From Ready Nutrition:

What do Chef Tell, Chef Boyardee (he was really a real chef), and Chef Paul Prudhomme have in common?  They all used oregano.  Seriously, Guys and Gals, oregano is a really awesome herb and one of the most popular to have for medicinal use.  Not only does it taste great on pizza and in spaghetti sauce, but it has some really astounding qualities that you should be aware of.  It is a true boon in your arsenal for day-to-day ailments and also when things head south and you need to find natural alternatives to medicines.  Inexpensive and easily-grown, it needs to become part of your field medical chest of herbs to use in regular situations or when the world takes a dive.

Oregano (Origanum vulgare) is a woody perennial plant.  It grows to a height of approximately 3 feet.  The parts of the plant that serve in a naturopathic capacity are the extracted oils from either fresh or dried leaves (the method of extraction is usually distillation), and also the whole herb harvested during the time it flowers.  The thick stems can be dried just as effectively as the rest of the herb.  It can also be tinctured.  All of the plant with medicinal qualities are the parts that are above ground, not the root.

The volatile (easily broken down) oil’s chief constituent is carvacrol (in a percentage ranging from 40-70% of the oil.  There are other components as well, such as thymol, but we are concentrating on these two just mentioned now.  Carvacrol is antimicrobial, and the phenolic compounds make it both antibacterial and antifungal.  Sound good thus far, a health food you’re sprinkling on your pizza slice?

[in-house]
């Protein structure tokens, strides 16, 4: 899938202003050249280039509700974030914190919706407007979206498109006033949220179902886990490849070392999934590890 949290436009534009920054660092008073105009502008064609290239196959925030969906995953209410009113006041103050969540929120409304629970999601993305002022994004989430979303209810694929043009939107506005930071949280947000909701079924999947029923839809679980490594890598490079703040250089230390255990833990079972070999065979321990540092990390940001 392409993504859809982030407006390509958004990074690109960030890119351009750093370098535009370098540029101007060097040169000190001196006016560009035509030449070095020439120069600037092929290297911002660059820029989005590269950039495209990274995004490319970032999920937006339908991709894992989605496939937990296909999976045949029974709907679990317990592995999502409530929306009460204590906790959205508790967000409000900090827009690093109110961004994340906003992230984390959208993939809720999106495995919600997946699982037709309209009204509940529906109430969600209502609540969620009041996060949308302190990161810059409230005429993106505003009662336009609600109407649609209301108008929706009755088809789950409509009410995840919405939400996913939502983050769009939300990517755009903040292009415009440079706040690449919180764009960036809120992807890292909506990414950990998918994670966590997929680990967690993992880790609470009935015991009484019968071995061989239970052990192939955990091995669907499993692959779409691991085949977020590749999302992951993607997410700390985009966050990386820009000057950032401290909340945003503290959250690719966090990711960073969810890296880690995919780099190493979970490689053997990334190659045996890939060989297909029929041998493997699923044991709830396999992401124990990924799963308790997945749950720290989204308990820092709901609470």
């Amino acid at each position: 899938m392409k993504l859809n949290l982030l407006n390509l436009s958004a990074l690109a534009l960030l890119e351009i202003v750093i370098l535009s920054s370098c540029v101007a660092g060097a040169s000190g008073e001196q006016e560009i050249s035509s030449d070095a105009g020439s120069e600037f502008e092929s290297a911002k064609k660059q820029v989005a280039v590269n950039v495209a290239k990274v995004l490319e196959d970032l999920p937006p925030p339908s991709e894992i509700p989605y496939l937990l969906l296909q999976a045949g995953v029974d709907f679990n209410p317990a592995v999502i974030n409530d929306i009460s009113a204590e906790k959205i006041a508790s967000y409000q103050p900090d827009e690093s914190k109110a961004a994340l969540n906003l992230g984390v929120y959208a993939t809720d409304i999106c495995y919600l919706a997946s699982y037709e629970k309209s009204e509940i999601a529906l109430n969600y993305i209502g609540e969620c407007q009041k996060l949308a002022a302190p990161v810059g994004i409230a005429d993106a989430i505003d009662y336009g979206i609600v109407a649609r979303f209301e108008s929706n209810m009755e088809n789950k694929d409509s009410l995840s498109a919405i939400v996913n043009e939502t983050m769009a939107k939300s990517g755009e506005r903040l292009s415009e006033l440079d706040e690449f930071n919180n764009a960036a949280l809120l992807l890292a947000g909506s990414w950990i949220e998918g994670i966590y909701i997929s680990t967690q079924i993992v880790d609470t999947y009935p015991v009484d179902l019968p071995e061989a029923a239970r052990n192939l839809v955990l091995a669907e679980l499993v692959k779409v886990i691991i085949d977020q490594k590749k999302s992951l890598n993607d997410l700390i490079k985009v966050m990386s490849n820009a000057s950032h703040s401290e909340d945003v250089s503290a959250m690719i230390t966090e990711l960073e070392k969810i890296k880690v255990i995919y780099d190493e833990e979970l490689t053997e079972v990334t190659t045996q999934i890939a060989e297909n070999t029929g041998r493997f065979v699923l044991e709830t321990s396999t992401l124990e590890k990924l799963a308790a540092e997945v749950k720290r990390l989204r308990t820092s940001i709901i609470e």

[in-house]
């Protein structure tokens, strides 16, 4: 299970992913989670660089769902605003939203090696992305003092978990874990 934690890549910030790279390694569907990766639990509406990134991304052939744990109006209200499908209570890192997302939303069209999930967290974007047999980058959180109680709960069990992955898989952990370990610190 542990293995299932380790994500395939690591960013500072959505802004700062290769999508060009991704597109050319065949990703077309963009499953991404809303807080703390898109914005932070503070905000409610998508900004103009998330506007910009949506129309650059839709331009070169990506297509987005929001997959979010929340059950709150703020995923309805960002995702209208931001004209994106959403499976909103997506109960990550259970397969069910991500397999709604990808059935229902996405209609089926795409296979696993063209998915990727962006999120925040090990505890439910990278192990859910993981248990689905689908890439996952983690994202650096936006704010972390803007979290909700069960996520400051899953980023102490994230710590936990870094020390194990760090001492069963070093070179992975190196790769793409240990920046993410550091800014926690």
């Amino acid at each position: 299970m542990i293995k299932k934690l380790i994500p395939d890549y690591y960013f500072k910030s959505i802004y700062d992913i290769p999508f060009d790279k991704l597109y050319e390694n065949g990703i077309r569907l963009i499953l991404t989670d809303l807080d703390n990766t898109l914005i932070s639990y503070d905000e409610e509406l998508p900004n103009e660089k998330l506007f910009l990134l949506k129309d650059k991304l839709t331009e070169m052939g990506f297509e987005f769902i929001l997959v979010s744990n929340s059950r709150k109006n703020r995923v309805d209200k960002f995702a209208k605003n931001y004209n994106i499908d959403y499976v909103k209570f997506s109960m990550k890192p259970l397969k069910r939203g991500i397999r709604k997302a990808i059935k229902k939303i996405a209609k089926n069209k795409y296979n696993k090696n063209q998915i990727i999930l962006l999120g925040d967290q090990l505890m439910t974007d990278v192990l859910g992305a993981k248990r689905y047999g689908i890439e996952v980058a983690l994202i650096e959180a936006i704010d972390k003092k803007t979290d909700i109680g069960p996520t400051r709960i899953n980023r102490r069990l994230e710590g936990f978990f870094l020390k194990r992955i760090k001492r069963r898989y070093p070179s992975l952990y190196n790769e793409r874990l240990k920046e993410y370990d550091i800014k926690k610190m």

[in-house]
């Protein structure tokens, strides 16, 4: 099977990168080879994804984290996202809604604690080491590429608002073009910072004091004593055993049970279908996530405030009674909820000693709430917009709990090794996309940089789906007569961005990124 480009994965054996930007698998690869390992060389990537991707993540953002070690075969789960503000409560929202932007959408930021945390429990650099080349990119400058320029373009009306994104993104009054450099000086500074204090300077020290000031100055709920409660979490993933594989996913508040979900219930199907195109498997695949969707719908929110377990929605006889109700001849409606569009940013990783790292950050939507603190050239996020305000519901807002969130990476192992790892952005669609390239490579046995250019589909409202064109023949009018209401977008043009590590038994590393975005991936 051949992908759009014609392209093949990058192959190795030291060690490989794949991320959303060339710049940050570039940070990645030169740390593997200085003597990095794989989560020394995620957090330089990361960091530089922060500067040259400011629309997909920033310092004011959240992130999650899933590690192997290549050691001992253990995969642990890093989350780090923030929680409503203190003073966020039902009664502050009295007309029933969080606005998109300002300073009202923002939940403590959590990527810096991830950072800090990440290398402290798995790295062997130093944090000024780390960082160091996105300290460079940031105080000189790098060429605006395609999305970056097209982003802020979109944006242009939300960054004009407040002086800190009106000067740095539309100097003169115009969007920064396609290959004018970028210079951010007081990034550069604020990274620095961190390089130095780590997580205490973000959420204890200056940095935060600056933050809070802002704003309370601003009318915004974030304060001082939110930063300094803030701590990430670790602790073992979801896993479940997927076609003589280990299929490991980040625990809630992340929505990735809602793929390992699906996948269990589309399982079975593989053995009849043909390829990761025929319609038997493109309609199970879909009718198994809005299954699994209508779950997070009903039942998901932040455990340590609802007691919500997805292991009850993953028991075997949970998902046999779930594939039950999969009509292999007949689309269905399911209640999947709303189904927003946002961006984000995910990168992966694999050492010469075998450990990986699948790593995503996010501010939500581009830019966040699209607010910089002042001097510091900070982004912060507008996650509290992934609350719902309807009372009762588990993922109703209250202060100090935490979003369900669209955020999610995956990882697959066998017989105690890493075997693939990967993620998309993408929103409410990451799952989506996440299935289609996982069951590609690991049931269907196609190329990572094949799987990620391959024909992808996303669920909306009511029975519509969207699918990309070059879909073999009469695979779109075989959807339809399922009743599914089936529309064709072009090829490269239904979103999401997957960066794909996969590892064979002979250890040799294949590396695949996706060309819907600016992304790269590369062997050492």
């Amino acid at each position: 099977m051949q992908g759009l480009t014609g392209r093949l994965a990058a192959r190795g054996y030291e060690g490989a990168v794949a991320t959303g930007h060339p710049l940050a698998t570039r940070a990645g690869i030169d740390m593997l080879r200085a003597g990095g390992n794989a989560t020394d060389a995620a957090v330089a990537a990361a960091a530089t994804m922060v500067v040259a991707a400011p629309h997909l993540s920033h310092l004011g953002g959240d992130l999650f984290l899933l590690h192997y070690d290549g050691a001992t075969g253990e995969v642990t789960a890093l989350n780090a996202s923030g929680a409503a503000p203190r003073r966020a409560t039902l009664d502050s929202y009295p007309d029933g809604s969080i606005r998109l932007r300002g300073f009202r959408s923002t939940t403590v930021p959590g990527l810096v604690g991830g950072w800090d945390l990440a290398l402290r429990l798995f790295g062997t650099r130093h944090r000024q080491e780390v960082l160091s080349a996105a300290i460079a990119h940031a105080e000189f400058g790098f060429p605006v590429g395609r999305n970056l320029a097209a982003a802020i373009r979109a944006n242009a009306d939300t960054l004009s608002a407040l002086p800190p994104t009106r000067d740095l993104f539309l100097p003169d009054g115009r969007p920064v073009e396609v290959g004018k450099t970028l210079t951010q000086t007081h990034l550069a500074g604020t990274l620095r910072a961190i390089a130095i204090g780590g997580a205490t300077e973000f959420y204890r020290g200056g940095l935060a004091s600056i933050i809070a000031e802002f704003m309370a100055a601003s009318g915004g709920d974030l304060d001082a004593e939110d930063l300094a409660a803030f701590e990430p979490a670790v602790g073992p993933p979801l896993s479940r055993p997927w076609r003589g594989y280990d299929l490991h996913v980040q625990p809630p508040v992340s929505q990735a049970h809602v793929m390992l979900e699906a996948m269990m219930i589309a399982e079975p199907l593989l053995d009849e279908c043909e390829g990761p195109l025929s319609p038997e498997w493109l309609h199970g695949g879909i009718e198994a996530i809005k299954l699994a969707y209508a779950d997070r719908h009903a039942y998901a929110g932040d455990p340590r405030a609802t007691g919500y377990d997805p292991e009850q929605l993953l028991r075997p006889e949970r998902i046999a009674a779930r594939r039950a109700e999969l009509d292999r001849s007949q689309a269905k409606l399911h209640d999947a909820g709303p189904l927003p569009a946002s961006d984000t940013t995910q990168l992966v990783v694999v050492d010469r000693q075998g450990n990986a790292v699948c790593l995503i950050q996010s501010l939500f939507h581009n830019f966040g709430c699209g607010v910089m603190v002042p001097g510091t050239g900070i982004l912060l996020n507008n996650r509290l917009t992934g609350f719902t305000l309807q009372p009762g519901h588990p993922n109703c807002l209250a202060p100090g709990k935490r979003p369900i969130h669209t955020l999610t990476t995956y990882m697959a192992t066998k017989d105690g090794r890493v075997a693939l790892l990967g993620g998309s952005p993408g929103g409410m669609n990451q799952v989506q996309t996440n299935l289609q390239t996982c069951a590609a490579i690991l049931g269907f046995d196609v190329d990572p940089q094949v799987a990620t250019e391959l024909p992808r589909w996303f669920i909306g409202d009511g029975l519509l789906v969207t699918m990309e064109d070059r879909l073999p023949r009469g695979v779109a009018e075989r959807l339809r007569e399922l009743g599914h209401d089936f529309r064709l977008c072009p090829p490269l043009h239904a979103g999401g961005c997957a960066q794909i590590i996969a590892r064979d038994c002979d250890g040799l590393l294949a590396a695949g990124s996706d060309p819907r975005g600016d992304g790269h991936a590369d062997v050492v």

Oil of Oregano

The strains of bacteria that essential oil of oregano works against are Proteus vulgaris, Streptococcus faecalis (found in stool), Staphylococcus aureus, Bacillus subtilis, and Escherichia coli (one of the bad ones, also found in stool).  In terms of antifungal activity, essential oil of oregano is effective against Candida albicans, Aspergillus niger, and Fusarium species.

The oil also is effective against several types of parasites, such as Entamoeba hartmanni and Endolimax nana.  Most of all of these bugs and fungi can be found (whether you want to find them or not) in…you guessed it…the great outdoors.  In the case of Candida albicans, a bug that affects women, oil of oregano has positive effects that are similar to Nystatin in clearing up the problem.

The other good news is that oregano (in either dried herb form or the essential oil) are readily available over the counter and in your health food concerns locally.  You can also prepare it on your own from the dried herb, using 250 ml of boiling water.  Pour this over the herb after you have brought it to a rolling boil and then allowed it to cool for about one minute.  This enables you to use the water without boiling the herb itself, because straight boiling water will many times kill off the beneficial effects of…

Continue Reading